By Ann Saphir and Howard Schneider
Oct 28 (Reuters) - When accountants at the federal Bureau of Economic Analysis release the latest U.S. gross domestic product report on Thursday, it may be the most fought-over piece of economic data since the measure of broad productive output came into common use in the 1940s.
Republicans will point to the record-shattering scorecard as evidence that President Donald Trump is working miracles in getting the U.S. economy back on its feet from the drubbing delivered by the COVID-19 pandemic; Democrats backing their party's challenger Joe Biden will counter it shows Trump is bungling the country's future.
It's already happening.
The Trump campaign in recent days briefly ran Facebook ads that tout the unreleased GDP numbers, pre-loading them into Facebook's system ahead of the social media company's Tuesday deadline for new election ads. The strategy gives the campaign the option to use the ads through the rest of the election period.
Some ads celebrated the 'BEST GDP NUMBERS IN HISTORY.' Others said 'GROWTH in the third QUARTER was MORE than double the previous RECORD.'
Not so fast, said Biden campaign spokesman Andrew Bates. "Because of Donald Trump's continuing, inexplicable refusal to buckle down and take the pandemic seriously - as well as his prioritization of costing millions their healthcare over delivering badly needed COVID relief funds - our economy is stalling out right now as layoffs rise and infections surge," he told Reuters.
No one disputes that the economy will show record growth in the third quarter as the extraordinary fiscal package passed this spring gave households and those who lost work extra spending money and covered payroll and other expenses for tens of thousands of businesses.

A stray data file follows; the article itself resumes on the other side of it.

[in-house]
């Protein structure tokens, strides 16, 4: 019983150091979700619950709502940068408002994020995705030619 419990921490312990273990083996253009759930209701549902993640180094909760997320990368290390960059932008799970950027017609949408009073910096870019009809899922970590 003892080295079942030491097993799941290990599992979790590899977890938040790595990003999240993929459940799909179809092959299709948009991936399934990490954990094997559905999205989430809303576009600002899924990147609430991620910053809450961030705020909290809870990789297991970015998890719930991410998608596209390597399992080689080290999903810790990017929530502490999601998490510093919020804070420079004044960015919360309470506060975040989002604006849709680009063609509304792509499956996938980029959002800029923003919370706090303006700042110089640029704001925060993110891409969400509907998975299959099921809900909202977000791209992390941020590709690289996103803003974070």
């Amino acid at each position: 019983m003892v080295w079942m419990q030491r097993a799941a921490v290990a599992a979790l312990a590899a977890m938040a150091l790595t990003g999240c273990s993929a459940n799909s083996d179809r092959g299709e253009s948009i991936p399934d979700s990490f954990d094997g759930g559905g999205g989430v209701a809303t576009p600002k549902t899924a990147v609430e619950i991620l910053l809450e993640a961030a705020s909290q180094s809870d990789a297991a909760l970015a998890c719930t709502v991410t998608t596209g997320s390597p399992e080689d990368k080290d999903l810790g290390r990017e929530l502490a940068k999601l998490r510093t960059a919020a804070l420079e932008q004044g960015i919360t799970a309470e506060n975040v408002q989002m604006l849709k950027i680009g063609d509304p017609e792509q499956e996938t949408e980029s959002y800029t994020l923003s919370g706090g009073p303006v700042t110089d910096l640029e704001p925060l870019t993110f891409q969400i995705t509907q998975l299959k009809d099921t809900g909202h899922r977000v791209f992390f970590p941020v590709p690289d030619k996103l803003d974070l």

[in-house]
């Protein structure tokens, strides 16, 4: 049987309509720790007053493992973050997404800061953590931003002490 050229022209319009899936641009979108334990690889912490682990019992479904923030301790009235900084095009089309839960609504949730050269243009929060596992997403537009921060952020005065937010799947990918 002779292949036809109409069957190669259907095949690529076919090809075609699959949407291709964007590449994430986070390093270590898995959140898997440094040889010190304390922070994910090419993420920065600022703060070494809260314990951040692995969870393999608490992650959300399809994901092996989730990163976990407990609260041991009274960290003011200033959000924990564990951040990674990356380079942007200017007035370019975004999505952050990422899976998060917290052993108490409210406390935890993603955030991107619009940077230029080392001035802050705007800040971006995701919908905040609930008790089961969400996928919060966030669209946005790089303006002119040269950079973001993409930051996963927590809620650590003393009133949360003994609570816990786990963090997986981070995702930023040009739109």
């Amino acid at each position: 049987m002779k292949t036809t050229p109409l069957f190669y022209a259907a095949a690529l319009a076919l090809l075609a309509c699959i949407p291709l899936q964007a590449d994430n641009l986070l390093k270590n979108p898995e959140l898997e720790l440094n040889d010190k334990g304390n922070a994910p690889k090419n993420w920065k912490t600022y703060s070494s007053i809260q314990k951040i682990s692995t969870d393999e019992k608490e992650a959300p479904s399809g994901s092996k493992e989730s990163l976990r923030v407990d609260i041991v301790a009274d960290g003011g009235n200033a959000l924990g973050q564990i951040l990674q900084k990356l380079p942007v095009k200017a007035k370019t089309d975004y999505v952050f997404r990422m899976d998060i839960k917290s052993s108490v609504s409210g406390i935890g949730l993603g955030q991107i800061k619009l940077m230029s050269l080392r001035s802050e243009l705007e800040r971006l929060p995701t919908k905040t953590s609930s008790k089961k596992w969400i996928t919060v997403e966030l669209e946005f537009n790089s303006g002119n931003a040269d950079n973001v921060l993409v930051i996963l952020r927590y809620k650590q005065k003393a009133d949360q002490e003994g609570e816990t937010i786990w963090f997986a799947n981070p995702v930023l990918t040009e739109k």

Lawmakers have yet to pass any more relief, however, and economists estimate those funds are largely gone. Meanwhile, other measures of output, including hours worked, show momentum already slowing.
DO THE MATH
Voters with just a week to go before the Nov. 3 presidential election will need to sort it through for themselves, and the numbers at issue will be unprecedented and require some interpretation.
The only reason, for example, that estimates for the rebound in growth from July through September are so huge is that the drop that came over the two preceding quarters was even bigger. In the space of less than six months, the pandemic turned what had been a $21.7 trillion economy into a $19.5 trillion one.
With that as the starting point, here is some of the math:
An influential model at the Atlanta Fed estimates that in July, August and September the U.S. economy grew at a 37% annualized pace. That's a record by a long way.
It also comes after a record drop in the second quarter, of about 31.4%, annualized. At a glance, it appears that the rebound was larger than the drop - but it actually still leaves the economy in a massive hole compared with where it was before.
All told, if the Atlanta Fed's third-quarter estimate holds true, the economy will have regained about 71% of that nearly $2.2 trillion in output lost this year as the coronavirus pandemic forced consumers to stay home and businesses to shutter.
That leaves output still some $646 billion short of where it began 2020.
For comparison, during the worst stretch of the Great Recession, the economy shrank about $450 billion.
So in fact, the report will show the U.S. economy has never done better over any three-month period of its modern history. But it will also illustrate how deeply in the hole it is compared with before the crisis and the last time the U.S. economy was in a severe downturn.
And now, with coronavirus cases continuing their surge, it will be one more piece of data that voters will want to weigh as they decide whether Trump or Biden is best placed to lever the rebound into a full recovery.
A rebound, not yet a recoveryhttps://tmsnrt.rs/2TszSAb
Jump in jobs but still far to gohttps://tmsnrt.rs/34nPwD
A rebound, not yet a recovery A rebound, not yet a recoveryhttps://tmsnrt.rs/2Ts3SvI
(Additional reporting by Elizabeth Culliford and Trevor Hunnicutt; Editing by Dan Burns and Tom Brown)
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